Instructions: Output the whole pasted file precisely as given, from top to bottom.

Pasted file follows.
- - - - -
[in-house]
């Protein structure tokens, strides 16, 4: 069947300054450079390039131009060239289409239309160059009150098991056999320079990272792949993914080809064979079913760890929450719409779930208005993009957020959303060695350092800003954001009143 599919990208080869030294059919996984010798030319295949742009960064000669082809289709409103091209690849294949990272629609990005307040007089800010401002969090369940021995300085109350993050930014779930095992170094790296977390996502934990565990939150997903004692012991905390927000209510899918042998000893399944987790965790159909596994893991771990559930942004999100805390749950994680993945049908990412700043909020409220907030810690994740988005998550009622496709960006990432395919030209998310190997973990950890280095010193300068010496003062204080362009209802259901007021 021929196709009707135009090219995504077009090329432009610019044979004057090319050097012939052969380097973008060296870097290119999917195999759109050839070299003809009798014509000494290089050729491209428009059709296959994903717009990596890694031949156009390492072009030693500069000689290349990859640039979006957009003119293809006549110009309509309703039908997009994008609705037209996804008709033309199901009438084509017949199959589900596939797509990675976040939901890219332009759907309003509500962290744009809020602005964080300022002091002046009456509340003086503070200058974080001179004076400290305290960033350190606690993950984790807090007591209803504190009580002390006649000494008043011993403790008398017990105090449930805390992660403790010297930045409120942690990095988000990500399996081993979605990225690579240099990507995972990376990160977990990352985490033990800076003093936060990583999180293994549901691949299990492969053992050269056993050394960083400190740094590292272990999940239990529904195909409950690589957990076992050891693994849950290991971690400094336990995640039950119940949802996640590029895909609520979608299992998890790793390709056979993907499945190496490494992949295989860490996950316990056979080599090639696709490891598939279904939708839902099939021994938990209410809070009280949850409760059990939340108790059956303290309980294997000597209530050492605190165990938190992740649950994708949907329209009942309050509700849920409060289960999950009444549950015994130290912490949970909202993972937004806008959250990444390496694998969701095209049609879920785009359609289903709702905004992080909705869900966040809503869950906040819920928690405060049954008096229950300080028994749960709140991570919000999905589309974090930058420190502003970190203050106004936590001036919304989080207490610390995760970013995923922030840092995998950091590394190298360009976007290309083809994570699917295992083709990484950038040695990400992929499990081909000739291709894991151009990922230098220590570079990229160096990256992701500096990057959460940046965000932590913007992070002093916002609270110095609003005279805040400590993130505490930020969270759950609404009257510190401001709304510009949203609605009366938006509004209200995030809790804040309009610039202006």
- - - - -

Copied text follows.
[in-house]
């Protein structure tokens, strides 16, 4: 069947300054450079390039131009060239289409239309160059009150098991056999320079990272792949993914080809064979079913760890929450719409779930208005993009957020959303060695350092800003954001009143 599919990208080869030294059919996984010798030319295949742009960064000669082809289709409103091209690849294949990272629609990005307040007089800010401002969090369940021995300085109350993050930014779930095992170094790296977390996502934990565990939150997903004692012991905390927000209510899918042998000893399944987790965790159909596994893991771990559930942004999100805390749950994680993945049908990412700043909020409220907030810690994740988005998550009622496709960006990432395919030209998310190997973990950890280095010193300068010496003062204080362009209802259901007021 021929196709009707135009090219995504077009090329432009610019044979004057090319050097012939052969380097973008060296870097290119999917195999759109050839070299003809009798014509000494290089050729491209428009059709296959994903717009990596890694031949156009390492072009030693500069000689290349990859640039979006957009003119293809006549110009309509309703039908997009994008609705037209996804008709033309199901009438084509017949199959589900596939797509990675976040939901890219332009759907309003509500962290744009809020602005964080300022002091002046009456509340003086503070200058974080001179004076400290305290960033350190606690993950984790807090007591209803504190009580002390006649000494008043011993403790008398017990105090449930805390992660403790010297930045409120942690990095988000990500399996081993979605990225690579240099990507995972990376990160977990990352985490033990800076003093936060990583999180293994549901691949299990492969053992050269056993050394960083400190740094590292272990999940239990529904195909409950690589957990076992050891693994849950290991971690400094336990995640039950119940949802996640590029895909609520979608299992998890790793390709056979993907499945190496490494992949295989860490996950316990056979080599090639696709490891598939279904939708839902099939021994938990209410809070009280949850409760059990939340108790059956303290309980294997000597209530050492605190165990938190992740649950994708949907329209009942309050509700849920409060289960999950009444549950015994130290912490949970909202993972937004806008959250990444390496694998969701095209049609879920785009359609289903709702905004992080909705869900966040809503869950906040819920928690405060049954008096229950300080028994749960709140991570919000999905589309974090930058420190502003970190203050106004936590001036919304989080207490610390995760970013995923922030840092995998950091590394190298360009976007290309083809994570699917295992083709990484950038040695990400992929499990081909000739291709894991151009990922230098220590570079990229160096990256992701500096990057959460940046965000932590913007992070002093916002609270110095609003005279805040400590993130505490930020969270759950609404009257510190401001709304510009949203609605009366938006509004209200995030809790804040309009610039202006």